In a speech given on October 26, President Donald Trump declared the opioid crisis a “nationwide public health emergency.” This is not just a description, as it may seem, but a legal act which allows the allocation of a certain number of funds towards combatting the crisis, through the Public Health Services Act (CNN). However, that number is pitifully low; only $57,000, according to the Washington Post. President Trump could have declared the crisis a national disaster, another type of national health emergency declaration which holds more weight and makes more funding available (CNN). Because of this, and other comments, Trump’s reaction to the opioid crisis has been highly controversial.
According to the National Institute on Drug Abuse, opioids are a class of drugs including legal drugs such as common prescription painkillers such as hydrocodone (Vicodin), oxycodone (OxyContin), codeine (cough syrup), morphine, etc., and illegal street drugs such as heroin and fentanyl. Opioids are especially popular among young people, and were the cited cause of death of an estimated 62,497 Americans in 2016, according to Vox. As shown in the graph taken from the Centers for Disease Control and Prevention, the number of opioid-related deaths has been rising steadily since 2000.
The opioid crisis began in the late 1990’s, according to NIDA, when pharmaceutical companies began promoting opioids as non-addictive painkillers (which was false), and doctors began prescribing them more liberally. Also, as reported by Medpage Today, during this time, popular medical philosophy changed in ways that may have exacerbated the crisis. Treating pain came to be seen as almost as important as treating illnesses themselves. Medical organizations such as the United States Department of Veteran Affairs and the Joint Commission officially recognized pain as the “fifth vital sign,” on par with body temperature, blood pressure, pulse, and respiratory rate.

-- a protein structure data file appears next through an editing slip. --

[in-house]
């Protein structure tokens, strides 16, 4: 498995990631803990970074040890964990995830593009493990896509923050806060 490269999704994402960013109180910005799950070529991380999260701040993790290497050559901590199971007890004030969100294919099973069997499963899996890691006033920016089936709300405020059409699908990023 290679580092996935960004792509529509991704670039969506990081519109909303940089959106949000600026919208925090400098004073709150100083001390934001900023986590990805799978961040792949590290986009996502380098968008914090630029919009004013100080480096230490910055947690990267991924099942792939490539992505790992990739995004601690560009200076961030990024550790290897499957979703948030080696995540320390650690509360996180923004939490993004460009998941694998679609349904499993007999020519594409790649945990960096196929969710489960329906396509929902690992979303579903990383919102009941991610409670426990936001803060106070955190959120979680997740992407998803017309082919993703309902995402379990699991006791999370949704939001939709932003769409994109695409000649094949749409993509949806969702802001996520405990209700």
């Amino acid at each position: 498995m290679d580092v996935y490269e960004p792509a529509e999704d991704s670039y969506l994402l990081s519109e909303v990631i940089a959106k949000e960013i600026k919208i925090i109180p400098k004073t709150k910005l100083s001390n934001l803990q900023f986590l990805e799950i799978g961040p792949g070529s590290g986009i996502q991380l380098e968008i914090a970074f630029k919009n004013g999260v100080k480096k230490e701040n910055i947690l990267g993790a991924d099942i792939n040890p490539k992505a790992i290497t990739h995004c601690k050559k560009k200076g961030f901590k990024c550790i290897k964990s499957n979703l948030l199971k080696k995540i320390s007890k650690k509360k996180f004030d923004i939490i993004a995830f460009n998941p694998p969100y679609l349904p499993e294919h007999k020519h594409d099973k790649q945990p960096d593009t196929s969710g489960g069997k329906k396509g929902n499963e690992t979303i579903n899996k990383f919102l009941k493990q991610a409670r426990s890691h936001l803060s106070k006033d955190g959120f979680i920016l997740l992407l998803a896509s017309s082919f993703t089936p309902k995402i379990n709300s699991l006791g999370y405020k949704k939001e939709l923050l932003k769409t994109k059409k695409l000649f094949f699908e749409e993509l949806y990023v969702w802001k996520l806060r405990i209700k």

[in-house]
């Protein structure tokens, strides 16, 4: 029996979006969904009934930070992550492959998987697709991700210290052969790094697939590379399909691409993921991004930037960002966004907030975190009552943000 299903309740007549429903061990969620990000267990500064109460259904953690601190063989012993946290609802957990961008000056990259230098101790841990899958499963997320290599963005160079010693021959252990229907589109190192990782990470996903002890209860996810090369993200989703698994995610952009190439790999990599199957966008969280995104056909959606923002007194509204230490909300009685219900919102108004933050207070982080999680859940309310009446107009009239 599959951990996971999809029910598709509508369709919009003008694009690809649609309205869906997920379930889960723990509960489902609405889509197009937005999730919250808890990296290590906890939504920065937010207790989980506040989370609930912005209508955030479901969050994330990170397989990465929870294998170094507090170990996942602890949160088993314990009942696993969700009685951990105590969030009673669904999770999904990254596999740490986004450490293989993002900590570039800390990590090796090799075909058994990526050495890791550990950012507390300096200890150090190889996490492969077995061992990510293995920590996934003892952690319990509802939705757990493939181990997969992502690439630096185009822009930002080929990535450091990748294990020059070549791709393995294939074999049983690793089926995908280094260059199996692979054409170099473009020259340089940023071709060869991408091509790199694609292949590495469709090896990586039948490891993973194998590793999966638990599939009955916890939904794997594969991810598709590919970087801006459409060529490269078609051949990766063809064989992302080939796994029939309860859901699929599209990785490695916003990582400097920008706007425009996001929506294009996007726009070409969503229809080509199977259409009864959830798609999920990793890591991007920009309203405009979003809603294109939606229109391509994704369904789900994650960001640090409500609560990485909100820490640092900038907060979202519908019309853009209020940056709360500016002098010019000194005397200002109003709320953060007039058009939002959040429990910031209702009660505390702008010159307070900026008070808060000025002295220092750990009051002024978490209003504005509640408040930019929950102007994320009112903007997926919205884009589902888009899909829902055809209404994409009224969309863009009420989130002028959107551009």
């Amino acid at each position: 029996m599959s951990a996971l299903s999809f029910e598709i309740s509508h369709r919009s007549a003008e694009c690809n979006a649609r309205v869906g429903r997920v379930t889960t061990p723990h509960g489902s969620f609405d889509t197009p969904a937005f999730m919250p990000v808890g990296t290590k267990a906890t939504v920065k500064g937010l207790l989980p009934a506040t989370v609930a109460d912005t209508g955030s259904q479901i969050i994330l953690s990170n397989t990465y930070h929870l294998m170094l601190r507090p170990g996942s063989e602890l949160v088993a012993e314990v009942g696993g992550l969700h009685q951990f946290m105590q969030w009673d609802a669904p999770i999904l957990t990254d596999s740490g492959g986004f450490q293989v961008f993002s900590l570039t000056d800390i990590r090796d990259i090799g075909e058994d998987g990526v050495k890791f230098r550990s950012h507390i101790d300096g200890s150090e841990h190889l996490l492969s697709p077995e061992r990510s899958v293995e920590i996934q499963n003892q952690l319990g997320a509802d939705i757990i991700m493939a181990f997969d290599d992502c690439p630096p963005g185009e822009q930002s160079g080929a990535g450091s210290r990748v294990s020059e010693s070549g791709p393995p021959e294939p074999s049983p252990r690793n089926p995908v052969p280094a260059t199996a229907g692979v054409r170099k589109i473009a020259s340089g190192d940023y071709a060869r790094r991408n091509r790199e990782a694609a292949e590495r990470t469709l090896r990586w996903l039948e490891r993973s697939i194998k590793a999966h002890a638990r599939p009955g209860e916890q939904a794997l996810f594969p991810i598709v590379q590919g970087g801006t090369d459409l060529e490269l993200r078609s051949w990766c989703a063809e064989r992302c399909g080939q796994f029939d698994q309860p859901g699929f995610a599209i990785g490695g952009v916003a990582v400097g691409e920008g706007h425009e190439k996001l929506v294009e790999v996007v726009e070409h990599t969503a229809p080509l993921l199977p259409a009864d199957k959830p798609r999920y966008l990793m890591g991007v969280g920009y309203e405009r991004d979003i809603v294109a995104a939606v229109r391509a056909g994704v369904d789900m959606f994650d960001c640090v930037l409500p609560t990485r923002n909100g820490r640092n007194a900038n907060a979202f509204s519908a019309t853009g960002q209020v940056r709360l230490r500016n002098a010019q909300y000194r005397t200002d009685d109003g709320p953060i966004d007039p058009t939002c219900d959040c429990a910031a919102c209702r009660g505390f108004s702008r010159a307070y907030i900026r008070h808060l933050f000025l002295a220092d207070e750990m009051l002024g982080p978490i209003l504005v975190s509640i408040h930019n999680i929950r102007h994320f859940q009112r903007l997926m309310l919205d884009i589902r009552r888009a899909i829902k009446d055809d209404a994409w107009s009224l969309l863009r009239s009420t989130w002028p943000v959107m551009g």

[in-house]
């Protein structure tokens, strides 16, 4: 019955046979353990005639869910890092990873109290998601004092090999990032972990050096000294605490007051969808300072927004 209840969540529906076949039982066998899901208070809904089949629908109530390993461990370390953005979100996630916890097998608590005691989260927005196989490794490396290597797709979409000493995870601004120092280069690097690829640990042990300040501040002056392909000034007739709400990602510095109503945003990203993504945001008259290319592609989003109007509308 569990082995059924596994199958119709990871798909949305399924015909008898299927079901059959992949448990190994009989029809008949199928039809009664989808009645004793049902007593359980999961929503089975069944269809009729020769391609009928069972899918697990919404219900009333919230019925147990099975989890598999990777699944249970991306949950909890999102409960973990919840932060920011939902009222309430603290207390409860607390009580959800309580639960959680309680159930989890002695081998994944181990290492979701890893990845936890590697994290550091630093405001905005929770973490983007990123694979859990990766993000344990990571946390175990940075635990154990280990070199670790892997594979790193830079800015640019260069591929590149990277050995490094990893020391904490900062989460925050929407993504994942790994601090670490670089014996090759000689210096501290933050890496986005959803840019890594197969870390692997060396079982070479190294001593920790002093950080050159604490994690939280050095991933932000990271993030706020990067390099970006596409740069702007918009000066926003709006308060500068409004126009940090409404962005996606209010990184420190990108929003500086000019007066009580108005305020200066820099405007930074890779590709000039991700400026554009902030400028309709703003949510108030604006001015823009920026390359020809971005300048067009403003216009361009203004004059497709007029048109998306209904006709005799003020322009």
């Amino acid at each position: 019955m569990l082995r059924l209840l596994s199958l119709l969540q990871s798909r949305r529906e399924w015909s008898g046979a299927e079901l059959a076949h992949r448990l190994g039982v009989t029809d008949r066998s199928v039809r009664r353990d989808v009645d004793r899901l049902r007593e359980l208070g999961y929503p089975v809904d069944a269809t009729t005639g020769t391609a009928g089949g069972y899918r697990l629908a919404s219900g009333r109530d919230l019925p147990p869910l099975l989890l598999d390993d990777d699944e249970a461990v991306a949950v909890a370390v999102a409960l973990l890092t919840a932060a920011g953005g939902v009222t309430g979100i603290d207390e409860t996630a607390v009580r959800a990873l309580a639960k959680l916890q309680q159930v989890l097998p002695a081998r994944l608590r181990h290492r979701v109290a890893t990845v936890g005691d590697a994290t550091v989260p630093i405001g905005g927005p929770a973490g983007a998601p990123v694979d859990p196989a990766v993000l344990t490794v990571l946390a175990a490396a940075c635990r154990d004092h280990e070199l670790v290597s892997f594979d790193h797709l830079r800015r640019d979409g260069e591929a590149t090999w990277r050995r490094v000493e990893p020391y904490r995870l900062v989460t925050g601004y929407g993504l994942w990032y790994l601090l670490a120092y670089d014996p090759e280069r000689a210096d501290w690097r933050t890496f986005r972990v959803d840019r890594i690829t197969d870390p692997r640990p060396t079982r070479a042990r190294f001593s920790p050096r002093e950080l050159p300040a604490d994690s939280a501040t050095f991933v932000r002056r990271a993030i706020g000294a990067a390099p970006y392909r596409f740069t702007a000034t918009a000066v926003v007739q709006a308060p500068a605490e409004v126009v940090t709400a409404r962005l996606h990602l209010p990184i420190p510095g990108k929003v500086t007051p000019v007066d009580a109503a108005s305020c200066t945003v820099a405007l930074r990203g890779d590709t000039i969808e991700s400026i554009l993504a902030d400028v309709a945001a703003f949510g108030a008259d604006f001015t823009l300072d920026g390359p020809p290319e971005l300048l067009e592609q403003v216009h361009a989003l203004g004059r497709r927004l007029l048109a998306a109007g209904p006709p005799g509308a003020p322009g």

Despite this, some have pointed out that prescription opioids may not be the leading cause of the crisis. According to the New York Post, most opioid-abusers (more than 75% of pill users, most heroin addicts) were never prescribed pain medication for an injury or illness, according to the National Survey on Drug Use and Health, and emergency room records show only 13% of opioid-overdose victims began using opioids because of pain according to the medical journal JAMA Internal Medicine.
Also controversial, has been President Trump’s promise of an aggressive anti-drug (specifically anti-opioid) campaign targeted at youth as a primary strategy against the crisis. The New York Times article “Just Say No to Opioids? Ads Could Actually Make Things Worse” explains how campaigns like these in the past were actually ineffective or even detrimental. The authors cite a study of 200,000 youth aged 9 to 18 that shows that those exposed to more anti-drug campaigns were actually more skeptical about the harmfulness of marijuana and that they should avoid it. The New York Times explains that more subtle add campaigns such as “truth.” which made drugs seem “uncool” were actually more effective than those that made them seem scary. However, the New York Post article “Deadly myths of the opioid epidemic,” provides other statistics that say otherwise. Graphic, aggressive anti-smoking ads from the Centers for Disease Control and Prevention “cut smoking among youth and convinced 400,000 smokers to quit for good.”
Whether or not you think prescription drugs are the primary cause of the opioid crisis, or whether anti-drug ad campaigns should be graphic or social (or should not exist at all), it is apparent that it will require more than $57,000 in allocated funding to defeat the opioid crisis. Now is the moment for all branches of the government to show with their actions, not just rhetoric, how serious they believe the opioid crisis to be.